Architectural Aluminium Joinery

Aluminium doors and windows help to frame great views. They need to be professionally designed, constructed and installed to ensure they're functional and aesthetically pleasing.

Fees Free

Some Architectural Aluminium Joinery qualifications may be eligible for the Government's Fees Free initiative - no fees for the first 2 years of your apprenticeship.  Find out if you're an eligible individual.

Job Prospects

Very good

Total Fees


Time to qualify

2–3 years

Career opportunities

Aluminium Joinery Designer, Assembler, Installer, supervisor, project manager, contract manager, contract supervisor, designer, aluminium architect, business owner


What architectural aluminium joiners do

Architectural aluminium joinery involves considering the design of a building and ensuring it fits comfortably within its environment. Aluminium joinery is often used as a feature or centrepiece in an overall structure – as a qualified professional you'll design aluminium works of art which are both practical and aesthetically pleasing. Your work may be used as the facade of a building, to frame a view, or to spruce up a plain wall. The windows and doors of a building serve the practical purpose of letting in light and providing ventilation, but they’re also the view to the outside world.

Aluminium doors and windows are widely used in New Zealand residential and commercial buildings. The industry needs qualified professionals to design, manufacture and install aluminium joinery to meet building code requirements. Careers in aluminium joinery range from the creation and design of joinery through to the installation of the finished product:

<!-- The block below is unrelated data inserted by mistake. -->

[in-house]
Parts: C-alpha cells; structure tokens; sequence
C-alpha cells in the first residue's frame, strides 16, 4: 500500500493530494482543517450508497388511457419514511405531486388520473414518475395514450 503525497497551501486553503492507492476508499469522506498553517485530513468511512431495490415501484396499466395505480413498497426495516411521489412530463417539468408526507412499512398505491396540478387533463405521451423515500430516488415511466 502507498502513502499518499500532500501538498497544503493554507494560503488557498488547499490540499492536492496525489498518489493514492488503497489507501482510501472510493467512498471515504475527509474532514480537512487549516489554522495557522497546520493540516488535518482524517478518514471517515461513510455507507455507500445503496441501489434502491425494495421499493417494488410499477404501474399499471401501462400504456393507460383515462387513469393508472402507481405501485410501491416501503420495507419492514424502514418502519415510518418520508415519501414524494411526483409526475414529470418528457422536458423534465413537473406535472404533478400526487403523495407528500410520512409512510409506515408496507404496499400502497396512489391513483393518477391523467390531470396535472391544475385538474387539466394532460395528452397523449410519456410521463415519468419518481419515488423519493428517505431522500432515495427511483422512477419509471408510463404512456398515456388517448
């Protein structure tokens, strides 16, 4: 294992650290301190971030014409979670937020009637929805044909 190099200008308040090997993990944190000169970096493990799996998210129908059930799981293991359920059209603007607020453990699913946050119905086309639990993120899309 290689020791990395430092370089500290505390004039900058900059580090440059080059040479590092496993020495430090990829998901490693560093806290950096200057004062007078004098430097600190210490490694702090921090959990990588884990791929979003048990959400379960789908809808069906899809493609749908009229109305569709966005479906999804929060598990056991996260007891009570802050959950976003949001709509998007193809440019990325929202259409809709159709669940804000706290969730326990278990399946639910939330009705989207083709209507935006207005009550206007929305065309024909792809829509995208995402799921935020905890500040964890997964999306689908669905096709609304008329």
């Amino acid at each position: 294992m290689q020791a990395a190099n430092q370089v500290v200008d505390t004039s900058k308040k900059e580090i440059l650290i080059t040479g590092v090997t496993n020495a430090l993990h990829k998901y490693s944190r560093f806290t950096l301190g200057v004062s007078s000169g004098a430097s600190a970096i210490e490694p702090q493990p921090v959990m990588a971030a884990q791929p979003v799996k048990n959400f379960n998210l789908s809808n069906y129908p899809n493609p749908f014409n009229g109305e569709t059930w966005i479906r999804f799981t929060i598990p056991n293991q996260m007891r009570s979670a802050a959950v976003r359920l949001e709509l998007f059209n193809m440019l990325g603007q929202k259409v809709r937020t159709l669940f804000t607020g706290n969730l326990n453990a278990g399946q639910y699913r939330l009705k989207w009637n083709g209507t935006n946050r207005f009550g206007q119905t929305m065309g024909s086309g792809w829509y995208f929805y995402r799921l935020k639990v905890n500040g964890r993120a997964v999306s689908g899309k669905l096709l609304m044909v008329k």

Joinery installation

Professional aluminium joinery installers require an understanding of adhesives, sealants and proper installation techniques. They ensure joinery is installed and fitted to a high standard – and is watertight.


Assembly involves using technology and specialist factory machinery to measure, cut and assemble the finished product. Professionals need to interpret plans and specifications correctly.

Aluminium joinery design

Aluminium joinery designers prepare quotes and make drawing plans on a computer. For architecturally challenging projects they apply creative and practical design skills, treating the finished product as a functional artwork.

Jarrod Broeks from Orewa visits Designwindows and discovers there's more technology involved in making aluminium joinery than he first thought - it's state-of-the-art.

BCITO architectural aluminium joinery qualifications

The BCITO manages apprenticeships for aspiring architectural aluminium joiners. In your apprenticeship you will be working towards one of the following qualifications:

You’ll work under an experienced architectural aluminium joiner who'll provide on-job coaching and support throughout your apprenticeship. You’ll also receive the guidance of a BCITO training advisor.

If you're going to specialise in the installation side of the industry there is an additional one day course you'll need to attend.

There are no strict entry requirements, although it will help if you have good maths and english skills – you need to be able to understand instructions, and work out measurements, quantities and angles.

Your apprenticeship is the start of a professional career

Architectural aluminium joinery isn't just a job – it's a professional career. By doing an apprenticeship and getting qualified, you're setting yourself up for ongoing employment as a well-paid tradesperson. You’ll also open up opportunities to do further study in supervision or site management, go to university, or start a business and train your own apprentices.